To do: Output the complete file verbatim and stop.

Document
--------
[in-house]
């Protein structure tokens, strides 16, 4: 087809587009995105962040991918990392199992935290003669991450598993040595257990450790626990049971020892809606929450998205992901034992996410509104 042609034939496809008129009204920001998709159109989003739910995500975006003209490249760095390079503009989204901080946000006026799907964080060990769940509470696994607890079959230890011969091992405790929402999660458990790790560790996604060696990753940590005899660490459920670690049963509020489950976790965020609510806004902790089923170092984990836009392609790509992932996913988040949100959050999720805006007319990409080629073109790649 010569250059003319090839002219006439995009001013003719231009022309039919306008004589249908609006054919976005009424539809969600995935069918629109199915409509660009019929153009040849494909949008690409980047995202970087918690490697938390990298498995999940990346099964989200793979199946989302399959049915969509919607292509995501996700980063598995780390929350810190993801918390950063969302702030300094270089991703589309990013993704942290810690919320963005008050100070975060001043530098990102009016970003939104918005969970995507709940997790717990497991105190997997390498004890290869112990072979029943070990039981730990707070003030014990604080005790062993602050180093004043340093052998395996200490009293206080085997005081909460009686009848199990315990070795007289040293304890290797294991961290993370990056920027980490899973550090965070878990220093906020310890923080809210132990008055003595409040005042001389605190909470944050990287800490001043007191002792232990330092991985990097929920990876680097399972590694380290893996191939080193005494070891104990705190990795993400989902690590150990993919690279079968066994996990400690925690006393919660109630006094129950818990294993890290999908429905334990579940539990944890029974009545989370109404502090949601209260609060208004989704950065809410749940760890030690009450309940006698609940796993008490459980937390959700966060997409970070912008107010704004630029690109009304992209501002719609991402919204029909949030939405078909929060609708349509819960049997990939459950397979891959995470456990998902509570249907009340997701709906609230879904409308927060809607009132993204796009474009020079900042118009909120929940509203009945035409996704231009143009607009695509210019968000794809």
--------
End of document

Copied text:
[in-house]
């Protein structure tokens, strides 16, 4: 087809587009995105962040991918990392199992935290003669991450598993040595257990450790626990049971020892809606929450998205992901034992996410509104 042609034939496809008129009204920001998709159109989003739910995500975006003209490249760095390079503009989204901080946000006026799907964080060990769940509470696994607890079959230890011969091992405790929402999660458990790790560790996604060696990753940590005899660490459920670690049963509020489950976790965020609510806004902790089923170092984990836009392609790509992932996913988040949100959050999720805006007319990409080629073109790649 010569250059003319090839002219006439995009001013003719231009022309039919306008004589249908609006054919976005009424539809969600995935069918629109199915409509660009019929153009040849494909949008690409980047995202970087918690490697938390990298498995999940990346099964989200793979199946989302399959049915969509919607292509995501996700980063598995780390929350810190993801918390950063969302702030300094270089991703589309990013993704942290810690919320963005008050100070975060001043530098990102009016970003939104918005969970995507709940997790717990497991105190997997390498004890290869112990072979029943070990039981730990707070003030014990604080005790062993602050180093004043340093052998395996200490009293206080085997005081909460009686009848199990315990070795007289040293304890290797294991961290993370990056920027980490899973550090965070878990220093906020310890923080809210132990008055003595409040005042001389605190909470944050990287800490001043007191002792232990330092991985990097929920990876680097399972590694380290893996191939080193005494070891104990705190990795993400989902690590150990993919690279079968066994996990400690925690006393919660109630006094129950818990294993890290999908429905334990579940539990944890029974009545989370109404502090949601209260609060208004989704950065809410749940760890030690009450309940006698609940796993008490459980937390959700966060997409970070912008107010704004630029690109009304992209501002719609991402919204029909949030939405078909929060609708349509819960049997990939459950397979891959995470456990998902509570249907009340997701709906609230879904409308927060809607009132993204796009474009020079900042118009909120929940509203009945035409996704231009143009607009695509210019968000794809």